By Allison Gentala, SPED Homeschool Community Member


“Choice in education is no mere abstraction. Like its economic cousin, free enterprise, and its political cousin, democracy, it affords hope and opportunity.” President Ronald Reagan 


For Special Education (SPED) students’ hope and opportunity are of immense value. Typical and gifted learners will thrive in most any environment, but SPED students have to work ten times as hard and can lose hope, especially when opportunities are limited. Often the educational choice that best fits the learning styles of SPED students is homeschool, where students can learn at their own pace and pursue their strengths while also focusing on their areas of weakness. 

However, homeschooling a student with special education needs can be cost prohibitive for families, especially if there are multiple SPED students in the same family. If a student has intense learning challenges, the cost can be well over $600 a month for each type of therapy/tutoring a student receives. With several SPED students needing multiple therapies, the cost soars and can be unattainable for many families. While many families provide excellent services to their SPED students at home, the family with several SPED students will struggle to research, learn, and provide these therapies to several students with varying needs and may experience burnout. 

So, what is the answer to providing that hope and opportunity to families with SPED students who want to educate at home? How might a family go about finding resources for their special learners that will allow them to homeschool and yet still meet the unique needs of their student’s learning challenges? 

Some states have generous programs that fund therapies, tutoring, and curriculum, providing more opportunities for families of SPED students to enjoy teaching their children from home. One such state is Arizona. In Arizona, students can apply for the Empowerment Scholarship Account (ESA) which provides 90% of the student’s state funding to educate SPED students at home. The funding can pay for therapies, tutoring, curriculum, books, and therapy or sensory items. While there have been concerns about regulation and oversight, those fears have not been realized in the decade that the program has been serving Arizona SPED students.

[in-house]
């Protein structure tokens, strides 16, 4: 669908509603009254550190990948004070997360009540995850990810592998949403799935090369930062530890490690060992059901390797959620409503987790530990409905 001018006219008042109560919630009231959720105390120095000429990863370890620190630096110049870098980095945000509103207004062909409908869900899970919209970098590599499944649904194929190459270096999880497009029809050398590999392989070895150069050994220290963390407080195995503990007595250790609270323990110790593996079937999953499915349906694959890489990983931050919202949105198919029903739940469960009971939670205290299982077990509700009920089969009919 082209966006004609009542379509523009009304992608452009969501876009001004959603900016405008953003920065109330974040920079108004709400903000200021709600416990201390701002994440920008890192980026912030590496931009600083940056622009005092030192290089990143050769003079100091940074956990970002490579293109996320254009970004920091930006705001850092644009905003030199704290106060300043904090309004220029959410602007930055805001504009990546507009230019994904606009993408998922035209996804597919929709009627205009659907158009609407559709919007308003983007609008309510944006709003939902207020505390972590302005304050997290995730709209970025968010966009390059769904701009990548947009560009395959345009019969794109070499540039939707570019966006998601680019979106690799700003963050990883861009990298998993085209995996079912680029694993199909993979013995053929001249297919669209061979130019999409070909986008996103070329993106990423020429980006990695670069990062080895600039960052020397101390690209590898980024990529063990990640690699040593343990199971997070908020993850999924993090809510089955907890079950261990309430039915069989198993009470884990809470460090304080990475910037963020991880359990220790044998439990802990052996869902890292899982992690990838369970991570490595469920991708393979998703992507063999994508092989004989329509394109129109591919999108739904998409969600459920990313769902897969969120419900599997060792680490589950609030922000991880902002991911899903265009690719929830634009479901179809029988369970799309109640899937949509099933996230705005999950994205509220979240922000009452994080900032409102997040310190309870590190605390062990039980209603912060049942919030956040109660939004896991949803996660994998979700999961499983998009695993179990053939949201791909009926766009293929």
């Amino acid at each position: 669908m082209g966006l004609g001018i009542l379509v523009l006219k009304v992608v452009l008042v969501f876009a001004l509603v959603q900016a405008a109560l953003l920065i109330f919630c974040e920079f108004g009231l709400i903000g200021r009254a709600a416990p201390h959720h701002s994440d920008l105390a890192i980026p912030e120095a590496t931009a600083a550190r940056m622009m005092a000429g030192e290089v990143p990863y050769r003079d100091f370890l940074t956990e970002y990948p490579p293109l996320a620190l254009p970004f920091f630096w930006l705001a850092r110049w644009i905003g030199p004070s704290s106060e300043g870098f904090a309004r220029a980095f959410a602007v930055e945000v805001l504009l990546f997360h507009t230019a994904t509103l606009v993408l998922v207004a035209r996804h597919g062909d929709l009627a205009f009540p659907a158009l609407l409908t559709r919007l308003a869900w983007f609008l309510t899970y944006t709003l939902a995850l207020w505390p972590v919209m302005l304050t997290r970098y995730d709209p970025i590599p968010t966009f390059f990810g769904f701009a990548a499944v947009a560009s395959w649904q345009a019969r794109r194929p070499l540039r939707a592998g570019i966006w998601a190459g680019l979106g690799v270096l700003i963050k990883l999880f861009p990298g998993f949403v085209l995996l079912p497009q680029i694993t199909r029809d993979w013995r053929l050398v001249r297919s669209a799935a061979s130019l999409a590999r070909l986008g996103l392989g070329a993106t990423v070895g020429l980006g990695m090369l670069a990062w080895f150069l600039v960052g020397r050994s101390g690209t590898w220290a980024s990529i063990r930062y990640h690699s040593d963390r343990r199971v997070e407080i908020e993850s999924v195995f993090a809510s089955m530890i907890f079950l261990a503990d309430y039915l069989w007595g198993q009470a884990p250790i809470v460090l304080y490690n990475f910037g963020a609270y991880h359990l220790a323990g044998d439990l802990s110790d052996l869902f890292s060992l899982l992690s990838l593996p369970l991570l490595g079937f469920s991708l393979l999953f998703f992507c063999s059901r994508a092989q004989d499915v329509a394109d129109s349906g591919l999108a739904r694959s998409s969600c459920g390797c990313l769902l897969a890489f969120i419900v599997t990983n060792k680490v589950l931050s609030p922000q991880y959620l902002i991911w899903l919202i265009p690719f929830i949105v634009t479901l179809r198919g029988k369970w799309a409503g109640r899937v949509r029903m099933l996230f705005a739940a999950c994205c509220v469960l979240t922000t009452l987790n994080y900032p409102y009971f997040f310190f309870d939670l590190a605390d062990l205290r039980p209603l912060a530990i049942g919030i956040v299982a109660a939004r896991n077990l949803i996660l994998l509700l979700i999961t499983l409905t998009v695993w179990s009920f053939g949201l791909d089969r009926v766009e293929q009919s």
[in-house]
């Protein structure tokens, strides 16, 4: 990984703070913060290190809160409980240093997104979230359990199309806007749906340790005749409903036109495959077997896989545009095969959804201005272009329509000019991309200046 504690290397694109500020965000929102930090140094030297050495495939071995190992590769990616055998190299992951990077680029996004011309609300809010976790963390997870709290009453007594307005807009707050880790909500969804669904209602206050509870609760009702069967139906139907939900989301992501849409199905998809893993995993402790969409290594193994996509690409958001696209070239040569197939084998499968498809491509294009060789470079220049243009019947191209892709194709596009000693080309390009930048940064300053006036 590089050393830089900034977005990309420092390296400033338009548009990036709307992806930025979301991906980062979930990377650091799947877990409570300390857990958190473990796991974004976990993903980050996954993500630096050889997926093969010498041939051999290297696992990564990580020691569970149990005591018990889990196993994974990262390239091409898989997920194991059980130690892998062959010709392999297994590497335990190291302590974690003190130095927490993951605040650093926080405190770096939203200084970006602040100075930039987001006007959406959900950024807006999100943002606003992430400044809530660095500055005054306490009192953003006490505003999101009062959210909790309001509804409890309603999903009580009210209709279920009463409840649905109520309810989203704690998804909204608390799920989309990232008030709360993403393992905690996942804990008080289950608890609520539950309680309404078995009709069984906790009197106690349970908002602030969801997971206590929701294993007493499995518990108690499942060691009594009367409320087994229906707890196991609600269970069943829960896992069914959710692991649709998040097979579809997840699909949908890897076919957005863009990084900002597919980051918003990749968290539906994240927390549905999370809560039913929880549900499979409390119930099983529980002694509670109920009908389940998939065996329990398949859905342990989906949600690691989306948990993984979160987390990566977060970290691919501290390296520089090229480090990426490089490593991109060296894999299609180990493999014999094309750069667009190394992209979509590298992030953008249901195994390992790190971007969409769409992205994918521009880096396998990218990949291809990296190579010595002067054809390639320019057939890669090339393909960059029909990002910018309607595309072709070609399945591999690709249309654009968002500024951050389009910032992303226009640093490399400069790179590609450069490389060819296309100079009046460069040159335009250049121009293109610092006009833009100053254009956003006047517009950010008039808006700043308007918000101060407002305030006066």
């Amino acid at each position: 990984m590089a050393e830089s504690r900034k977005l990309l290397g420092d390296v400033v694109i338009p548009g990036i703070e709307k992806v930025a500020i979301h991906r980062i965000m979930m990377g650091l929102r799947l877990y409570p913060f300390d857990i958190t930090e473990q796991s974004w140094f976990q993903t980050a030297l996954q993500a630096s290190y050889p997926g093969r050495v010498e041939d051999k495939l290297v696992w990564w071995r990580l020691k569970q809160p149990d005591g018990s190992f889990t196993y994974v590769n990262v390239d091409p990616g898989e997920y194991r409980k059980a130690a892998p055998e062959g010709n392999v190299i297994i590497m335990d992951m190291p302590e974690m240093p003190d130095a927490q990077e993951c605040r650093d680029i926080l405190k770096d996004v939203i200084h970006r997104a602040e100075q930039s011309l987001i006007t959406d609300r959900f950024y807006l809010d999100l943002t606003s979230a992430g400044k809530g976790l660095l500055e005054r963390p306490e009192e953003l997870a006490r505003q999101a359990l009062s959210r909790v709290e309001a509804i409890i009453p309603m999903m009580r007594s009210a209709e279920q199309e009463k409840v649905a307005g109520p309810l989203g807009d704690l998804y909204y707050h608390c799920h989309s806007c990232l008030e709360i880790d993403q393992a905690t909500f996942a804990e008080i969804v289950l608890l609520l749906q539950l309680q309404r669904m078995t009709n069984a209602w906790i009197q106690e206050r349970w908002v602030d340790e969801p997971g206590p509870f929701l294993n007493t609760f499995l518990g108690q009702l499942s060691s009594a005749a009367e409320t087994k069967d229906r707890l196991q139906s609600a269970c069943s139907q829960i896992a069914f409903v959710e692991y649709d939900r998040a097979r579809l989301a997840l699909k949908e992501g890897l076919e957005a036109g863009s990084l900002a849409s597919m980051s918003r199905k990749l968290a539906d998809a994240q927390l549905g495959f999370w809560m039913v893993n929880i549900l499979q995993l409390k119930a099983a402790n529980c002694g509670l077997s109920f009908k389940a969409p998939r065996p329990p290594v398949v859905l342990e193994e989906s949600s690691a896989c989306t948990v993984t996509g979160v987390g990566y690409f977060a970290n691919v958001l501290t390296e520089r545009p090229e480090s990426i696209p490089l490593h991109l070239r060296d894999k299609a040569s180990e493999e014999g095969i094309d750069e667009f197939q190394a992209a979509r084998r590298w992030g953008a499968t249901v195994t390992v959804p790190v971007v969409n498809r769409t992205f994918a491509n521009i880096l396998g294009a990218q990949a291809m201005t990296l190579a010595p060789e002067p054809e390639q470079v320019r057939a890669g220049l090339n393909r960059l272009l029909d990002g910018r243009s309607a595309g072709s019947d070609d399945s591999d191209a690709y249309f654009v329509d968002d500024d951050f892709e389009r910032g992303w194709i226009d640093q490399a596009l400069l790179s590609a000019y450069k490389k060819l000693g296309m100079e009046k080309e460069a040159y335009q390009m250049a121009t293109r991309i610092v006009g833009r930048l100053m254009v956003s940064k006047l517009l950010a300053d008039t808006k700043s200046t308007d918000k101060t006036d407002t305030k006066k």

Besides Arizona, there are four other states offering an ESA program, Florida, Mississippi, Tennessee, and North Carolina. Qualifying for this funding varies from state to state. If you live in one of these states and are interested in this opportunity, check your state’s Department of Education website. 

As a mom of many SPED students, we utilized this funding in order to provide occupational therapy, speech therapy, and dyslexia tutoring for our children. Our journey to this funding was a multi-step process over the course of 18 months. First, we took several of our children to the local district school for an evaluation. They received an SLD (Specific Learning Disability) in several areas. We disagreed with the results and requested an Independent Educational Evaluation (IEE). Our district denied this request, and we responded with federal IDEA law showing that the district must cover the cost of an IEE or move for a hearing. The district then agreed, and we moved forward with a private evaluation at the district’s expense. Once we received the diagnoses from the provider of our choice, we had to qualify for ESA. In Arizona, homeschool students aren’t eligible for the ESA. So, in order to qualify, we did an online charter for the required hours. The charter worked with us and allowed us to use several of our current curriculum choices. They also let us count the hours spent at our weekly homeschool cooperative toward the hours needed. Once we qualified, there was simply some paperwork to complete and our students qualified. We signed a contract and could then take advantage of all the therapies our students needed, but could not afford or provide at home. 

Hope and opportunity will provide a path forward for all our SPED students as they work through the challenges ahead. What a tremendous blessing these states provide for families to teach their kids at home and also access the therapies and services needed. I only wish that every state had a vision for supporting SPED students in this way. 

In the end, parents have to make the decision that is best for their family and it is my hope and prayer that communities will come alongside families with SPED students and support their decisions even when we may never fully understand all the details behind those decisions.




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